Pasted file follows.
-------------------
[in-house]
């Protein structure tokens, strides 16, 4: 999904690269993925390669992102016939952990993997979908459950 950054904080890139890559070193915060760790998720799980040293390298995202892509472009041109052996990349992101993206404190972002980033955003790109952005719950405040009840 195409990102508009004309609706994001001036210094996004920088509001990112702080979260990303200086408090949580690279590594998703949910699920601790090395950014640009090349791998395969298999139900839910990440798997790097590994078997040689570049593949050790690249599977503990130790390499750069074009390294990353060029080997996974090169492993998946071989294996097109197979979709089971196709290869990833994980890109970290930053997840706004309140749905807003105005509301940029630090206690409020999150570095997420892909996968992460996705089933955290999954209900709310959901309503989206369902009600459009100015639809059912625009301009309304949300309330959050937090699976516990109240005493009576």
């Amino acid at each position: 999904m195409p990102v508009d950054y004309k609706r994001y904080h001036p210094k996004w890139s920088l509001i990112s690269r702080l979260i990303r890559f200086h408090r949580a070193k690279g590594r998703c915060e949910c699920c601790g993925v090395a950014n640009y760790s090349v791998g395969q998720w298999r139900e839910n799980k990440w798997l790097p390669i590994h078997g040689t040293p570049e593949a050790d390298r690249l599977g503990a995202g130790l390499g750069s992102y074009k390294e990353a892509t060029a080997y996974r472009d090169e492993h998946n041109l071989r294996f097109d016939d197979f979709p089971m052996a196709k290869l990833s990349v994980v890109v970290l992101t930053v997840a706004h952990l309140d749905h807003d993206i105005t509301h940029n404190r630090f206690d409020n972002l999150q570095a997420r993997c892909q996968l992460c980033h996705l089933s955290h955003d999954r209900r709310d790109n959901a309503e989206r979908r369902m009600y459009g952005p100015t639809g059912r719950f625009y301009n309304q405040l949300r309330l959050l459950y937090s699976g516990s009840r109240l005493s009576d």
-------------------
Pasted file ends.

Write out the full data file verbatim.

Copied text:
[in-house]
């Protein structure tokens, strides 16, 4: 999904690269993925390669992102016939952990993997979908459950 950054904080890139890559070193915060760790998720799980040293390298995202892509472009041109052996990349992101993206404190972002980033955003790109952005719950405040009840 195409990102508009004309609706994001001036210094996004920088509001990112702080979260990303200086408090949580690279590594998703949910699920601790090395950014640009090349791998395969298999139900839910990440798997790097590994078997040689570049593949050790690249599977503990130790390499750069074009390294990353060029080997996974090169492993998946071989294996097109197979979709089971196709290869990833994980890109970290930053997840706004309140749905807003105005509301940029630090206690409020999150570095997420892909996968992460996705089933955290999954209900709310959901309503989206369902009600459009100015639809059912625009301009309304949300309330959050937090699976516990109240005493009576």
């Amino acid at each position: 999904m195409p990102v508009d950054y004309k609706r994001y904080h001036p210094k996004w890139s920088l509001i990112s690269r702080l979260i990303r890559f200086h408090r949580a070193k690279g590594r998703c915060e949910c699920c601790g993925v090395a950014n640009y760790s090349v791998g395969q998720w298999r139900e839910n799980k990440w798997l790097p390669i590994h078997g040689t040293p570049e593949a050790d390298r690249l599977g503990a995202g130790l390499g750069s992102y074009k390294e990353a892509t060029a080997y996974r472009d090169e492993h998946n041109l071989r294996f097109d016939d197979f979709p089971m052996a196709k290869l990833s990349v994980v890109v970290l992101t930053v997840a706004h952990l309140d749905h807003d993206i105005t509301h940029n404190r630090f206690d409020n972002l999150q570095a997420r993997c892909q996968l992460c980033h996705l089933s955290h955003d999954r209900r709310d790109n959901a309503e989206r979908r369902m009600y459009g952005p100015t639809g059912r719950f625009y301009n309304q405040l949300r309330l959050l459950y937090s699976g516990s009840r109240l005493s009576d």